Clywedog Valley Rich Heritage
We have heard the Clywedog Valley referred to on a couple of occasions as the “Silicon Valley” of the 18th century! It probably received this name as it was a huge industrial hub back in the 17th and 18th centuries. British ironmaking began there in 1670. Smelting iron ore with coke began in 1721 and the well-known “Iron Mad” John Wilkinson arrived in 1761.
Mining dominated around Minera as the underlying limestone is rich in metal ores, especially lead and zinc. Between 1819 and 1914, over 30 different companies prospected for lead in the area, digging 50 shafts and extracting lead ore worth over £4 million!
The Romans were probably the first to mine the lead – the name “Minera” comes from the Latin word for ore. By the 14th century, lead was such an important commodity that the miners received special privileges such as exemptions from taxes!
Nant Mill and Other Landmarks
There has been a mill by the river at Nant for hundreds of years. The original mill was probably for fulling (or cleansing) woven woollen cloth, but, by the late 18th century, Nant Mill was a corn mill.
The flat field between the mill and the river may have been a “tenters field”. Here they stretched and hung the cloth out to dry. This is where the phrase “to be on tenterhooks” comes from.
Just before Bersham, there is an elaborate Victorian chapel built by the owner of Plas Power Estate, Thomas Lloyd Fitzhugh.
Iron at Bersham
The ironworks had an ideal location as all the raw materials were close at hand. There was an iron ore mine nearby Llwyneinion and Ponciau. Limestone for use as a catalyst in the smelting process came from Minera.
John Wilkinson took over the lease of the Bersham Ironworks in 1763 from his father, Isaac, who had been unable to run Bersham profitably.
John, an innovative engineer and far-sighted businessman, was determined not to repeat his father’s failure. He wanted to have control of everything that affected the iron production so he bought coalmines, opened limestone quarries and developed ways to transport the iron. The Wilkinson’s even diverted the River Clywedog to ensure that the ironworks had enough power.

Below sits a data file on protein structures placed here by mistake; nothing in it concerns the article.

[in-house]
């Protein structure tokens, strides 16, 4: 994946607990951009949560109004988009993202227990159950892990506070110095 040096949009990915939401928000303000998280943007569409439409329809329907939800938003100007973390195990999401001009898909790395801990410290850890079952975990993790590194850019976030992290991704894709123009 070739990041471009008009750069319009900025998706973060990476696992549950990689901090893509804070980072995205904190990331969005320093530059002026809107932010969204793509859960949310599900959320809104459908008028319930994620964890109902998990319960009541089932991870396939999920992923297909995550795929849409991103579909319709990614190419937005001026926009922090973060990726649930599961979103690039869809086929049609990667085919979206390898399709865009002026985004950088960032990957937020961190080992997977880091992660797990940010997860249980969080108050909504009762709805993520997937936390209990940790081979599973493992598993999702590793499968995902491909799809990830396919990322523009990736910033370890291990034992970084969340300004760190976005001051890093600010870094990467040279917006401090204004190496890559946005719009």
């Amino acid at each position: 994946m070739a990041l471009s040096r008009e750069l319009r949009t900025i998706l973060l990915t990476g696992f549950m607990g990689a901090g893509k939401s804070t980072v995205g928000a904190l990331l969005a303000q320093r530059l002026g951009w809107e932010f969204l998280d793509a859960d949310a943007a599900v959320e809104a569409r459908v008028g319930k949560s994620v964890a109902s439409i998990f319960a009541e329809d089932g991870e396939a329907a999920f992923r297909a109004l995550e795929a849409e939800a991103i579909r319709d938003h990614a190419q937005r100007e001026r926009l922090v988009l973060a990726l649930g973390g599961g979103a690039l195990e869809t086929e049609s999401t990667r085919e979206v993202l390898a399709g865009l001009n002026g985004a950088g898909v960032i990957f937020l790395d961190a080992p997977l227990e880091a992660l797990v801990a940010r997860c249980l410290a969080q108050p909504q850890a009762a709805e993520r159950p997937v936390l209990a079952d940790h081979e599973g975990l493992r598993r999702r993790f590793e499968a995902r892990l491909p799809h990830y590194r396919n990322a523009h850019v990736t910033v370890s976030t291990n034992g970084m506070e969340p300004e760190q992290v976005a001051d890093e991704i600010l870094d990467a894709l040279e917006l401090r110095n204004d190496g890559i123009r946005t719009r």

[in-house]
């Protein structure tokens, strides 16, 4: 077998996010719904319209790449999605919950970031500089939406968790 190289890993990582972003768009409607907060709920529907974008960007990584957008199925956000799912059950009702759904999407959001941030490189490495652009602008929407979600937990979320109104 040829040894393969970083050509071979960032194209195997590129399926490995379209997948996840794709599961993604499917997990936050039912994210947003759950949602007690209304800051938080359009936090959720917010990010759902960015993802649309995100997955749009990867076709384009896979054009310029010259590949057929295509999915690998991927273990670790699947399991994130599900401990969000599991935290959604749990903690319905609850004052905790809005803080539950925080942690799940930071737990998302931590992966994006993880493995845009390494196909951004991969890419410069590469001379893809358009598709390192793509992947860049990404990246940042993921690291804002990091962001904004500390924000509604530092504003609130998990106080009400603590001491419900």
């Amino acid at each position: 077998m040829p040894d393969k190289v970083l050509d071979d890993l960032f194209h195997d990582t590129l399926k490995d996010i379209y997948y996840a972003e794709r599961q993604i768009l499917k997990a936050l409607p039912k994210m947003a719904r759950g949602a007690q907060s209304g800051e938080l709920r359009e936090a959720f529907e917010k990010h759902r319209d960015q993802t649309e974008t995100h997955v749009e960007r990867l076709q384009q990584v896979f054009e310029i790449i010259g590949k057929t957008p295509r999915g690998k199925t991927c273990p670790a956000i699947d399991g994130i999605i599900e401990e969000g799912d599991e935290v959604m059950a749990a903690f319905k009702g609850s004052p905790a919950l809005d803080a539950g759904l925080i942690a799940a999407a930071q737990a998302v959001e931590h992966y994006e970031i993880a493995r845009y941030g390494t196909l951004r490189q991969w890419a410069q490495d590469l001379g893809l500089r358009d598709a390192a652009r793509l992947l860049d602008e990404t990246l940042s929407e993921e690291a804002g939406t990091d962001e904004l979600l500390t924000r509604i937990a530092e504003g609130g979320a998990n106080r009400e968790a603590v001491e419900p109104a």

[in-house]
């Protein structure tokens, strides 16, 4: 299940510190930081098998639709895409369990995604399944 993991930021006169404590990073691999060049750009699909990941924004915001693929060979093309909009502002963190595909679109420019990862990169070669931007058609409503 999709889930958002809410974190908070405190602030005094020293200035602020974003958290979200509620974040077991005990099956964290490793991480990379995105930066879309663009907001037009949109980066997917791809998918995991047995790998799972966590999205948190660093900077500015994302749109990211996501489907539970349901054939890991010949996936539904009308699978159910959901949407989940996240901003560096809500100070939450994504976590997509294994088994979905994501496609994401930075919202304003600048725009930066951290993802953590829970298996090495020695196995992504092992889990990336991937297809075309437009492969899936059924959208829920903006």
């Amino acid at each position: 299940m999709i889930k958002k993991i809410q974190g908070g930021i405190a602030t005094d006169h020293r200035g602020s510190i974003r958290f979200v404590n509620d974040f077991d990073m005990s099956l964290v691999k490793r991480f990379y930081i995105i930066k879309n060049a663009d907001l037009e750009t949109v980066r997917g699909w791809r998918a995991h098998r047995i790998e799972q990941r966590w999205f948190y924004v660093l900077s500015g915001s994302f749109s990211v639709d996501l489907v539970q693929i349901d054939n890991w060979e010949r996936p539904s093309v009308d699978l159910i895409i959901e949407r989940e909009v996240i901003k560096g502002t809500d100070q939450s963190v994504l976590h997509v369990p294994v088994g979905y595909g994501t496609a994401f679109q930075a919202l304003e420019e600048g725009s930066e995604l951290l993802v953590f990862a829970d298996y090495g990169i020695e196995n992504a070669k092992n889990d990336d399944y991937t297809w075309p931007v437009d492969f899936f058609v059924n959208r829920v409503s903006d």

Erddig house was built for Joshua Edisbury in 1683 when he became High Sheriff of Denbighshire. The Yorke family were the last owners of the house, leaving it to the National Trust in 1973.
Wealth from coal had supported the estate since the 18th century, but, ironically, coal almost destroyed it in the 20th century. The National Coal Board drove shafts from Bersham colliery directly under the house in the late 1940s, causing subsidence that seriously damaged the house.
The National Trust started the restoration of the house in 1973, partly funded by compensation from the Coal Board.
Philip Yorke I (1743-1804) was the first owner to be born on the estate and he did more to shape the special character of Erddig than any other. He had 13 children! His first wife died in childbirth aged 30 having given birth to 7 children in 8½ years, but he remarried two years later and had another six!
We hope you enjoyed “Clywedog Valley Rich Heritage”. Additionally, you can click here for more stories about Wrexham’s rich and varied history.
The stunning photos are by Grace Wood Photography.